The Take This AFK Room is designed to allow folks to take a moment away, chill out, regroup, and get that much-needed relaxation. The room is usually a ways away from the floor, meaning it’s nice and quiet. It’s also full of mental health resources if you need a little bit of extra support, volunteers who can tell you all about the things the room offer, as well as some relaxation activities. Usually, these are colouring sheets or handheld consoles (with headphones), though it can change from year to year.
It’s definitely worth checking out even if you don’t think you need it. You might just be surprised.
The Diversity Lounge is a PAX mainstay and is dedicated to welcoming people from all walks of life, across every background, together to play games, talk about games, and engage in activities about games. It’s a little bit of everything.
They hold their own panels and events throughout the day, with introductions to tabletop games, talks about developing games with diversity in mind, and various stalls with information on diverse game initiatives in Australia. It’s an amazing space that’s great to chill out in, and also, full of opportunities to win some cool swag.
I won a pair of Just Dance sunnies once. I shall treasure them always.
The NEXT Exhibit was set up to showcase indie developers worldwide who may otherwise not get their games seen. Dedicated to showing off underrepresented developers, this is an AMAZING thing to check out. Especially this year, there will be talks across all three days from the developers of the games on show so you can learn a little more about what’s gone into creating these amazing games. The titles on offer this year are:
Unpacking – Witch Beam
Best Friend Forever – Starcolt
Continental Drift – Haraiva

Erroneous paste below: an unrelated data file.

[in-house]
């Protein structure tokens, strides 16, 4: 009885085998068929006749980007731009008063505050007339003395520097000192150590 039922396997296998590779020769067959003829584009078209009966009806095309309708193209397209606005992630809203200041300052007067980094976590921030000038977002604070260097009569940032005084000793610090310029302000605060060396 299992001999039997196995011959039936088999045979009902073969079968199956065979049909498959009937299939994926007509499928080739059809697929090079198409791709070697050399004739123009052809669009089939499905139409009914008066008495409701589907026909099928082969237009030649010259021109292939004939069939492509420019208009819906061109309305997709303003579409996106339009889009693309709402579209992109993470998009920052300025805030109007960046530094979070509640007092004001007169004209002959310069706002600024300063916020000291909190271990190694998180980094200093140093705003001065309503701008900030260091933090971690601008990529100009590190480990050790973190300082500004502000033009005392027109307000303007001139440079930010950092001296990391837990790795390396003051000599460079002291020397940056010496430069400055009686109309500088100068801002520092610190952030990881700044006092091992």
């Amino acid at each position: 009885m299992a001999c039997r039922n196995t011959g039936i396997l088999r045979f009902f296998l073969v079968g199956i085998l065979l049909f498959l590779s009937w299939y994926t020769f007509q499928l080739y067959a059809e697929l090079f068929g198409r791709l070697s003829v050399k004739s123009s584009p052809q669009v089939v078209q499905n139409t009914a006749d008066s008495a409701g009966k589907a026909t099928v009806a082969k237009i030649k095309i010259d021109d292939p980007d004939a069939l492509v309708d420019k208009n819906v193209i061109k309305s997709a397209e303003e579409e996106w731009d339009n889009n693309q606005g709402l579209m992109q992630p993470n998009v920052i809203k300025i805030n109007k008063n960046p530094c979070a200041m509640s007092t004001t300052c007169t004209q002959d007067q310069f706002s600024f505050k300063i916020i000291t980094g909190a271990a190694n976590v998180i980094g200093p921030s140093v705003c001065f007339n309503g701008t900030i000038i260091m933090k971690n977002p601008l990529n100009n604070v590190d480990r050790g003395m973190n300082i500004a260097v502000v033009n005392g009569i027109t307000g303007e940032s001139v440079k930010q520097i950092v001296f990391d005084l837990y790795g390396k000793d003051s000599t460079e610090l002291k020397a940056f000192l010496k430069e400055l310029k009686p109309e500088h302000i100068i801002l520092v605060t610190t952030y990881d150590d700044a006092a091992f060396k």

Dollhouse – Olivia Haines
Whether you’re a Jackbox veteran or you’ve never played before, PAX Aus Jackbox sessions are amazing to take part in. Every year, the latest Jackbox is put up on a screen on the panel side of the building, there are a few beanbags strewn around, and from there you can sit down, take a load off, load up jackbox.tv and join in the fun.
Relatively new to PAX Aus, the speedrun stage is a thing of beauty. Running different games throughout the day, watch Australia’s best speedrunners gather together to show off what they can do, playing through some of your favourite games as fast as humanly possible. And then some.
The handheld lounge is a dedicated handheld area, full of comfy beanbags you can chill out on while you bring your Switch, 3DS or Nokia N-Gage. It’s up to you! But I recommend bringing something you can enjoy with other people, make a few new friends.
Has VR always been something you’ve wanted to try, but you’ve never had the opportunity? Check it out here! Please don’t get motion sick all over the place though! And be prepared for a bit of a wait, there’s only so many VR things and a lot of people who want to try it. But the wait is worth it because there are not just headsets, but companies bring along full VR setups including those cool things you can walk around on. It’s amazing. Or, so I hear, but I never waited in line long enough.
I’m trying to avoid mentioning too much about the con floor because you’re going to be spending most of your time here anyway. But listen, play indie games. There’s a lot, they’re Australian, and we need to support our industry. But most of all, they’re all really, really good. The consistency of quality year on year is amazing. Please play these games.